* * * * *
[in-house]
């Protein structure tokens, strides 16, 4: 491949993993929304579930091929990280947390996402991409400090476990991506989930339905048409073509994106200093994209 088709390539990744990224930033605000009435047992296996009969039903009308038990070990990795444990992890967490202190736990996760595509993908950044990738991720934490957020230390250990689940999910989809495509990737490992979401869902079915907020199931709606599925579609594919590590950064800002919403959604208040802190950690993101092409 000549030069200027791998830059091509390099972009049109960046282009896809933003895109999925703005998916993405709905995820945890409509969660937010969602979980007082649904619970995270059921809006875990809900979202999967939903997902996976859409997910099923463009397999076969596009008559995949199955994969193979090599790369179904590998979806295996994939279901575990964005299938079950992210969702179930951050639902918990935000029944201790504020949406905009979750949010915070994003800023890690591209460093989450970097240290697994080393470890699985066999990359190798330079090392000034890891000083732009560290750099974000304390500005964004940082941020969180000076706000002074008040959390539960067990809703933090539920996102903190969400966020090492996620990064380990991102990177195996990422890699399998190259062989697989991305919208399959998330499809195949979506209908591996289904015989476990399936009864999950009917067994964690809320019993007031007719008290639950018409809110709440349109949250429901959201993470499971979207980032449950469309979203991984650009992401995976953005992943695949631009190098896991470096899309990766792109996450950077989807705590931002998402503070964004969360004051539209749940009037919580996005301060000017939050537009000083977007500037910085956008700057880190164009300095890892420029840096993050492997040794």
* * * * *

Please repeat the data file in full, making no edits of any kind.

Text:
[in-house]
């Protein structure tokens, strides 16, 4: 491949993993929304579930091929990280947390996402991409400090476990991506989930339905048409073509994106200093994209 088709390539990744990224930033605000009435047992296996009969039903009308038990070990990795444990992890967490202190736990996760595509993908950044990738991720934490957020230390250990689940999910989809495509990737490992979401869902079915907020199931709606599925579609594919590590950064800002919403959604208040802190950690993101092409 000549030069200027791998830059091509390099972009049109960046282009896809933003895109999925703005998916993405709905995820945890409509969660937010969602979980007082649904619970995270059921809006875990809900979202999967939903997902996976859409997910099923463009397999076969596009008559995949199955994969193979090599790369179904590998979806295996994939279901575990964005299938079950992210969702179930951050639902918990935000029944201790504020949406905009979750949010915070994003800023890690591209460093989450970097240290697994080393470890699985066999990359190798330079090392000034890891000083732009560290750099974000304390500005964004940082941020969180000076706000002074008040959390539960067990809703933090539920996102903190969400966020090492996620990064380990991102990177195996990422890699399998190259062989697989991305919208399959998330499809195949979506209908591996289904015989476990399936009864999950009917067994964690809320019993007031007719008290639950018409809110709440349109949250429901959201993470499971979207980032449950469309979203991984650009992401995976953005992943695949631009190098896991470096899309990766792109996450950077989807705590931002998402503070964004969360004051539209749940009037919580996005301060000017939050537009000083977007500037910085956008700057880190164009300095890892420029840096993050492997040794």